KINGSTON, R.I. – May 6, 2021 – One of Maxwell Dickens’ favorite memories from his five years at the University of Rhode Island is simple, with no few frills. It’s his first day on campus, moving into Fayerweather Hall.
“I was farther away from home than I’d ever been,” says Dickens, who grew up in Lumberton, New Jersey. “I was on my own. It just felt like I was starting a new chapter of my life. I didn’t know anybody coming in. It felt like my coming-of-age moment.”
As he prepares to graduate this month from the five-year International Business Program with degrees in global business and Chinese, Dickens can look back on a URI career full of special moments. A captain of the track team, he’s overcome a serious knee injury and helped the Rams to Atlantic 10 indoor and outdoor championships, and in the classroom, he’s put together a resume that has him poised to enter law school.
Dickens first visited the Kingston Campus on a track recruiting visit his senior year of high school. He immediately felt a part of the community and team, he says. Meeting members of the team, he felt like he already knew all the inside jokes. Track also ranks high in the memories he’s compiled at URI.
While the team has captured multiple conference titles since he started at URI in fall 2016, Dickens points to the 2020 indoor championship at URI. A hurdler and sprinter, he finished third in the 400-meter finals with a personal best 49.30 seconds and closed out the meet as part of the winning 4×400 relay team.
“That was with me and my best friend as part of the leadership of the team,” he says. “We led the team to that victory and then we won the 4×4. That was the last race of the meet and the whole team was there cheering. That was an amazing feeling.”
It was also his first championship back from the most serious injury he’d suffered in sports. In the spring of 2018, Dickens was having a great season, putting up his best times in the 400-meter hurdles. A week before the conference championships, he shattered his knee, needing surgery to repair his anterior cruciate ligament, lateral collateral ligament and posterolateral corner. The surgeon was skeptical that he would be able to run hurdles again, but Dickens was determined.
“We have an amazing athletic trainer, Michelle Barber,” he says. “When the surgeon said I might not be doing hurdles again, I looked at Michelle and said, ‘I’m going to run hurdles again.’ She said, ‘yeah, you are.’”
Dickens says the track staff gave the assistance he needed to recover, including physical therapy with a doctor in East Greenwich. He was in charge of making sure he made those appointments, which gave him the autonomy to do what needed to be done, he says. But having run track since age 7, he says, he also felt a little lost without the daily routine. The time away from the track taught him a lesson.
“I’d always been a good student,” he says. “But reality really hit me that track isn’t forever. I’m more than just an athlete. I’m also a student. It really gave me that extra focus.”
When he entered URI, Dickens was attracted to the International Business Program and global business, mixing two constants in his goals – the desire to travel for business like his father and an interest in being a lawyer. A pre-Advanced Placement student in Spanish in high school, he chose to focus on Chinese because he felt URI’s rigorous program would help him standout competitively.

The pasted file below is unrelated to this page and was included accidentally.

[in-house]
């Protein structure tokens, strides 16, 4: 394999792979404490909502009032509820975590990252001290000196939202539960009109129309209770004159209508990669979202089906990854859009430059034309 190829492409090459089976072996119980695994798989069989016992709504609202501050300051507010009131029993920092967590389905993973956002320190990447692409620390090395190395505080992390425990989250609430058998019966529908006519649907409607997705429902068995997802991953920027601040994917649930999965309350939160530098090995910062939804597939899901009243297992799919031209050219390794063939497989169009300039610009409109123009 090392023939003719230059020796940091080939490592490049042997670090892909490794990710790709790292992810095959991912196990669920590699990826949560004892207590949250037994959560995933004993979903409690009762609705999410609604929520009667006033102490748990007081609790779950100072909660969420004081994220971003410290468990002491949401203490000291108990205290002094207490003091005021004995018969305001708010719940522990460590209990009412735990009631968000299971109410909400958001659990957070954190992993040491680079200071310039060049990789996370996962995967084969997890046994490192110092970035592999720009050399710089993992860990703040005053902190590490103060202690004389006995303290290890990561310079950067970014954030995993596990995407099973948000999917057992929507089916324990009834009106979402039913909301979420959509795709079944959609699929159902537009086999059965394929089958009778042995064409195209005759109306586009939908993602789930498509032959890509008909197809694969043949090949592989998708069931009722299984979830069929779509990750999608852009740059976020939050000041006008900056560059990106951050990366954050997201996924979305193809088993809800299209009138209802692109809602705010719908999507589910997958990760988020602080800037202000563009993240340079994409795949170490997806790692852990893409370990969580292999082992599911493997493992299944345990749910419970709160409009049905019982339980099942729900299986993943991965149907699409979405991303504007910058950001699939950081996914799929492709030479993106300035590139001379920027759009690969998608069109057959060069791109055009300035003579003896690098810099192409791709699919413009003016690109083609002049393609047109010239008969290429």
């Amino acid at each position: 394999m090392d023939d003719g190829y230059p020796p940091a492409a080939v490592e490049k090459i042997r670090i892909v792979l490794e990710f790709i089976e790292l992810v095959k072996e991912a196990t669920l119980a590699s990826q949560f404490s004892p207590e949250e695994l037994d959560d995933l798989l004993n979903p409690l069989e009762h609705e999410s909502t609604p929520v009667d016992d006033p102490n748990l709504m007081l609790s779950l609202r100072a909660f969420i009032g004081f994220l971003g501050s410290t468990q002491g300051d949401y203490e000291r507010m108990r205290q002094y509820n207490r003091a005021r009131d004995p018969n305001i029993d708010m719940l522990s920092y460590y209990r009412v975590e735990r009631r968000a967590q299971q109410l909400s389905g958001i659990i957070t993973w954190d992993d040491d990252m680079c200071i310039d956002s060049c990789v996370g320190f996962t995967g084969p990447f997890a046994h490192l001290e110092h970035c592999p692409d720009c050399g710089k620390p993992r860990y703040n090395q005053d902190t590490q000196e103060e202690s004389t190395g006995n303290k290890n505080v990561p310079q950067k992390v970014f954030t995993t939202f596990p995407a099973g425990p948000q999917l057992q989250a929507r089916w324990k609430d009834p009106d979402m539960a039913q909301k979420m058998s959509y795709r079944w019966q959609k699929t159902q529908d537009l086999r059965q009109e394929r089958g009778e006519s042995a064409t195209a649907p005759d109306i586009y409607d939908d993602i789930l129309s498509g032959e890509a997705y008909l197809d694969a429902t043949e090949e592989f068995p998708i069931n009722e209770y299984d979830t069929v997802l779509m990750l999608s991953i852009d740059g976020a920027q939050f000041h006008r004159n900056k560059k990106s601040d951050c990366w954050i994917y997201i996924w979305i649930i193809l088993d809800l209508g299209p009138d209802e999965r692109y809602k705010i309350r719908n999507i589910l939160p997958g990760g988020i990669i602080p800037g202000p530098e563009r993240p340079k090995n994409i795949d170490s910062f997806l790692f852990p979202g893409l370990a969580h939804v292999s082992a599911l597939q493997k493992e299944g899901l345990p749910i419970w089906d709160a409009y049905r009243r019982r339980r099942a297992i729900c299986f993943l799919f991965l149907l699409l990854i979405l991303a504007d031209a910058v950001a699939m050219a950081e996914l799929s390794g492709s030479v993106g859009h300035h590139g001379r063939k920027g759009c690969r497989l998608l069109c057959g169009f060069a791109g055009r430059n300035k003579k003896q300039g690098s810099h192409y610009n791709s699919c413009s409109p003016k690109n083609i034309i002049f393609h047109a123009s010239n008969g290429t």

As part of the program, Dickens took a 10-week intensive language immersion program in Shanghai in the summer of 2019, spending the weekends traveling to experience the culture. His favorite parts were talking to people in Shanghai and going to Xintiandi, a car-free shopping, restaurant and entertainment center in the city. He also found time to train for track. “A lot of people mistook me for a professional athlete when I was over there,” he says. “It was a big ego booster.”
Among his business classes, his favorite was a human resources course he took with Sean Edmund Rogers, the Spachman Professor of Human Resources and Labor Relations.
“His approach was down to earth. He showed us why everything was important, and if wasn’t necessarily relevant to the course, it was relevant to life and real-world experiences,” Dickens says. “I felt I could come to him anytime for help and advice.”
Rogers has mentored Dickens as he’s applied to law schools, weighing in on LSAT preparation, identifying schools that matched Dickens’ interests, and helping him prepare applications elements such as personal statements.
“Being a student-athlete is no small feat,” says Rogers. “Pair that with being enrolled in not one but two demanding majors, and the task of staying on top of everything and earning great grades becomes pretty monumental. Max has not only risen to that challenge, but he’s lived his athletics and academic lives in a way that serves as an example to all college students. He earns high marks in his classes. He volunteers in local communities. He’s a member and leader in honor societies and student organizations. Max is easily one of the most impressive students I’ve had the pleasure of teaching, mentoring, and learning from.”
With only weeks left before commencement, Dickens plans to spend time this summer in Rhode Island with his friends before heading off to law school. When he graduates, he hopes to practice international comparative law.
The things he’ll miss about Kingston, he says, are walking on campus – except the hill up from the residence halls on Monday mornings – and meeting friends in the dining hall.
“I would not have been happier anywhere else,” says Dickens. “I think this was a perfect place for me. I’ve met some of my best friends. I’ve grown so much as a person. I look at pictures of myself when I came in and I’m a completely different person now. I’m happy about the person I have become.”